March 29 2017

Long term employees are entitled to longer notice periods

Backlit person wearing a toque sits at a table typing on a laptop, mug beside them

Employees in Ontario are entitled notice of the termination or pay in lieu if they are terminated without cause. The notice period may be set out in a contract, but employees can be entitled to longer common law notice periods if they do not have a valid contract.

Judges primarily apply the factors set out in Bardal v Globe & Mail Ltd, 1960 CanLII 294 (ON SC) to determine the length of notice required:

  • character of employment;
  • length of service;
  • age of the employee; and,
  • availability of other similar employment.

A judge’s analysis is flexible and fact-driven. Nevertheless, length of service continues to be a strong indicator of the proper notice period.[1]

As the population ages, older employees with many years of service might have to deal with the consequences of termination. Ontario courts have repeatedly held that older employees who have worked with the same employer for many years are entitled to longer notice periods.

In Ozorio v Canadian Hearing Society, 2016 ONSC 5440 (CanLII), Ms. Ozorio was 60 years old and had 30 years of service when she was terminated. Her position was Toronto Regional Director, which involved managing 65 staff, overseeing an $8 million budget, and reporting directly to the CEO. She tried to mitigate her damages by searching for a new job, but could not get a similar senior position.

The Court decided that 24 months of pay in lieu of notice was appropriate. The Court noted that while there is an informal cap of 24 months of notice, “there have been numerous cases in which older and long term employees in non-executive positions such as the plaintiff have been found to be entitled to 24 months’ pay in lieu of notice”.[2] Longer notice periods are justified for older employees with longer terms of service because of the competitive disadvantage they face in finding new employment when competing with a younger and less costly talent-pool.[3]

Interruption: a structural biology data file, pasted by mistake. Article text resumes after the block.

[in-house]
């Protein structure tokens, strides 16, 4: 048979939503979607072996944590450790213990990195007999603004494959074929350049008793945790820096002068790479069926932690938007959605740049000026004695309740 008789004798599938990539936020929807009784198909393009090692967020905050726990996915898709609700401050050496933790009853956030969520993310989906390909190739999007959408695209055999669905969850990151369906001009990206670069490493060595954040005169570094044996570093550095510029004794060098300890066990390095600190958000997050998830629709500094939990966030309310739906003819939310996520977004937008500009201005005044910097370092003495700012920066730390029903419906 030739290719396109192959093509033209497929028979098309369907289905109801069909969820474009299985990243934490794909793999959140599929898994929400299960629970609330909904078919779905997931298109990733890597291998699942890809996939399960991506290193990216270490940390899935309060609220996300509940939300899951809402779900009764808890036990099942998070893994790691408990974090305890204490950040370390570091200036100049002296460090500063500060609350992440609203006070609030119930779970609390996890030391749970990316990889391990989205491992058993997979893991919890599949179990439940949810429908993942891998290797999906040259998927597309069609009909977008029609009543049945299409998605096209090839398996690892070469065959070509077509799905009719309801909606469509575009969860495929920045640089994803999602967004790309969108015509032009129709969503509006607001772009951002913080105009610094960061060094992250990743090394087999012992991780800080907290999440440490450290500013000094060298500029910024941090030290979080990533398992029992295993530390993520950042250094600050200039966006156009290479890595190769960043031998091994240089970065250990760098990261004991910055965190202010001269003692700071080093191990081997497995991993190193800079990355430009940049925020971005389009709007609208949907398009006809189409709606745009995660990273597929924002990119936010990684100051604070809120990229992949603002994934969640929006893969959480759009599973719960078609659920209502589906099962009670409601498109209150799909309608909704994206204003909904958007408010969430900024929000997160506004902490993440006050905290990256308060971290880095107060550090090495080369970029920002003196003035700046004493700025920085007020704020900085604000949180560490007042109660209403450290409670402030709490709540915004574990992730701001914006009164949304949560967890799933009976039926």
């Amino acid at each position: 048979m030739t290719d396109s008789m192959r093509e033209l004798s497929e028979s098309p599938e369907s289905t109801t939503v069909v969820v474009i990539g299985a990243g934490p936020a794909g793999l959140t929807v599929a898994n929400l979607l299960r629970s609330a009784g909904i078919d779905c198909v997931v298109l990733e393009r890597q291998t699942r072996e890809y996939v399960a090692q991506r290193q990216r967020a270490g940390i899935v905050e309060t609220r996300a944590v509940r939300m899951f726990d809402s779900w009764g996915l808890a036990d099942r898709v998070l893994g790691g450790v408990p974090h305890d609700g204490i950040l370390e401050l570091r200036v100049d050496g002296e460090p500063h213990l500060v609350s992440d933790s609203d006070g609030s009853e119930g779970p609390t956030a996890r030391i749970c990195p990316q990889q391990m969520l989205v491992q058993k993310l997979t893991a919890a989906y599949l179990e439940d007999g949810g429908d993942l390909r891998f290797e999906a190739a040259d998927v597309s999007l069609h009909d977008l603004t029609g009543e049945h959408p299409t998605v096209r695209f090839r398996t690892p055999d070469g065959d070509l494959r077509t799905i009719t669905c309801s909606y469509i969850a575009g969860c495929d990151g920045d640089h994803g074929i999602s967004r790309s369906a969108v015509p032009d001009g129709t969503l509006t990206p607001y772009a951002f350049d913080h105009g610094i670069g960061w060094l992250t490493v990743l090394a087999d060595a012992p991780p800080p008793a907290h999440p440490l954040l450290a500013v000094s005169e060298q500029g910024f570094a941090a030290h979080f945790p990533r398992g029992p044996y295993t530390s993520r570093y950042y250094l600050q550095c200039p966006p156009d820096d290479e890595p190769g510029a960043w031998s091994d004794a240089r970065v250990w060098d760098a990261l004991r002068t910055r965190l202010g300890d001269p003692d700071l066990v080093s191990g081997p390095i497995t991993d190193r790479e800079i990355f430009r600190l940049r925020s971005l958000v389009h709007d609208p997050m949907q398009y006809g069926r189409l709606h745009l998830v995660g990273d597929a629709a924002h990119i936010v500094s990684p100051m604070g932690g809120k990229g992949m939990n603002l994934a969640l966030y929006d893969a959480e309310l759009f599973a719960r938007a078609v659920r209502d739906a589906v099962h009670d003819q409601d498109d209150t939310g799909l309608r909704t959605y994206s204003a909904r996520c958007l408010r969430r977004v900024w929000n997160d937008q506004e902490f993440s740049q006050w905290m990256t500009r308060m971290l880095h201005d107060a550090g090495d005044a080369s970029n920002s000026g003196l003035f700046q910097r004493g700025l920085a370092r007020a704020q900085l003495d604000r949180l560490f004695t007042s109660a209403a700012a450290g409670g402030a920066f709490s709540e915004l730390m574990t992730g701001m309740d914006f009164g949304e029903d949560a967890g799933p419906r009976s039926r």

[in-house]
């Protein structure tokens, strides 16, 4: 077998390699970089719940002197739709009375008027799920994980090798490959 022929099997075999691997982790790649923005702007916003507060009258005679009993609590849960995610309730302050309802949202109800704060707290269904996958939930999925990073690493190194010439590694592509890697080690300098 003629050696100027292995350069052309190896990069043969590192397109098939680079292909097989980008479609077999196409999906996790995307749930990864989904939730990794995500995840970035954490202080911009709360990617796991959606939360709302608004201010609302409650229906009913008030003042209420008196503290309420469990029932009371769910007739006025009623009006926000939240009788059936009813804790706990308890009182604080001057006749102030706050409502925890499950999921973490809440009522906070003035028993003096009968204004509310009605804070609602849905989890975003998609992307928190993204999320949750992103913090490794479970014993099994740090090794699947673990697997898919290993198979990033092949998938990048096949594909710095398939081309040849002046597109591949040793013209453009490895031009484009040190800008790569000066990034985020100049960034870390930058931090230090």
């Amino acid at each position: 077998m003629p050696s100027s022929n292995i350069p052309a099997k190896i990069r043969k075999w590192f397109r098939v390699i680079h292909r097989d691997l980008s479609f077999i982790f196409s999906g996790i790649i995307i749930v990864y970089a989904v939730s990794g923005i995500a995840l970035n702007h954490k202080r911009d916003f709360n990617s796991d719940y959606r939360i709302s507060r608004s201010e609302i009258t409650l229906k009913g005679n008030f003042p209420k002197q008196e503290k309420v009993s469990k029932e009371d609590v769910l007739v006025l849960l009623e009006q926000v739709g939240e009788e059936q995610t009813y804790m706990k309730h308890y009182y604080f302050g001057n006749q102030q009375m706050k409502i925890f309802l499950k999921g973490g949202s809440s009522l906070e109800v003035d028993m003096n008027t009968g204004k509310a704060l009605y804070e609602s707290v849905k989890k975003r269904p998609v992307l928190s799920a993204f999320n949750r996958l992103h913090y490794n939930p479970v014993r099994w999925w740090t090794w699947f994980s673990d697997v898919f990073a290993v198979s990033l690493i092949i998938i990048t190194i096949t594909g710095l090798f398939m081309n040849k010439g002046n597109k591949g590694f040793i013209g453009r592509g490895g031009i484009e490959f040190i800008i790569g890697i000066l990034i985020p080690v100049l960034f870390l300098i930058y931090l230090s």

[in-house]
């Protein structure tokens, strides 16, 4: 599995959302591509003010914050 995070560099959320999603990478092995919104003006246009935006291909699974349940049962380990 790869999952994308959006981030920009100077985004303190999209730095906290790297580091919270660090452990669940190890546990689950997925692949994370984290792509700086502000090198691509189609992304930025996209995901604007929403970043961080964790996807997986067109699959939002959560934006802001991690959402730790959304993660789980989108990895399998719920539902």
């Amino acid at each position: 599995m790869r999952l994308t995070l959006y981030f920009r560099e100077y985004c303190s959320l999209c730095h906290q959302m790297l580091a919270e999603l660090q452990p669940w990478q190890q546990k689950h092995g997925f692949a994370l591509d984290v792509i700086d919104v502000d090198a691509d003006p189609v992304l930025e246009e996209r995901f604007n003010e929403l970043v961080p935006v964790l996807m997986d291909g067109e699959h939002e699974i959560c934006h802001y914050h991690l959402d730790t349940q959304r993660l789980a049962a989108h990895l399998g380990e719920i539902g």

If you need advice on whether to accept a severance package, please contact us today at (613) 594-5100.

Article: Joshua Nutt (Articling Student)
Image: Liam Matthews via Flickr under Creative Commons Licence


[1] KW Thornicroft, “The Assessment of Reasonable Notice by Canadian Appellate Courts from 2000 to 2011” (2013) 17 Canadian Labour and Employment Law Journal 1, at 29.

[2] See for example: Bolibruck v Niagara Health System, 2015 ONSC 1595 (CanLII); Brien v Niagara Motors Ltd, 2009 ONCA 887 (CanLII); Lowndes v Summit Ford Sales Ltd, 2006 CanLII 14 (ONCA); Kerr v Canada Alloy Castings, [2000] OJ No 5169; Cowper v Atomic Energy of Canada Ltd, 1999 CanLII 14853 (ON SC), affirmed 2000 CanLII 2995 (ONCA)

[3] See Drysdale v Panasonic Canada Inc, 2015 ONSC 6878 (CanLII), citing Mckinney v University of Guelph, [1990] 3 SCR 229, 1990 CanLII 60 (SCC), and also Paquette v TeraGo Networks Inc, 2015 ONSC 4189 (CanLII).

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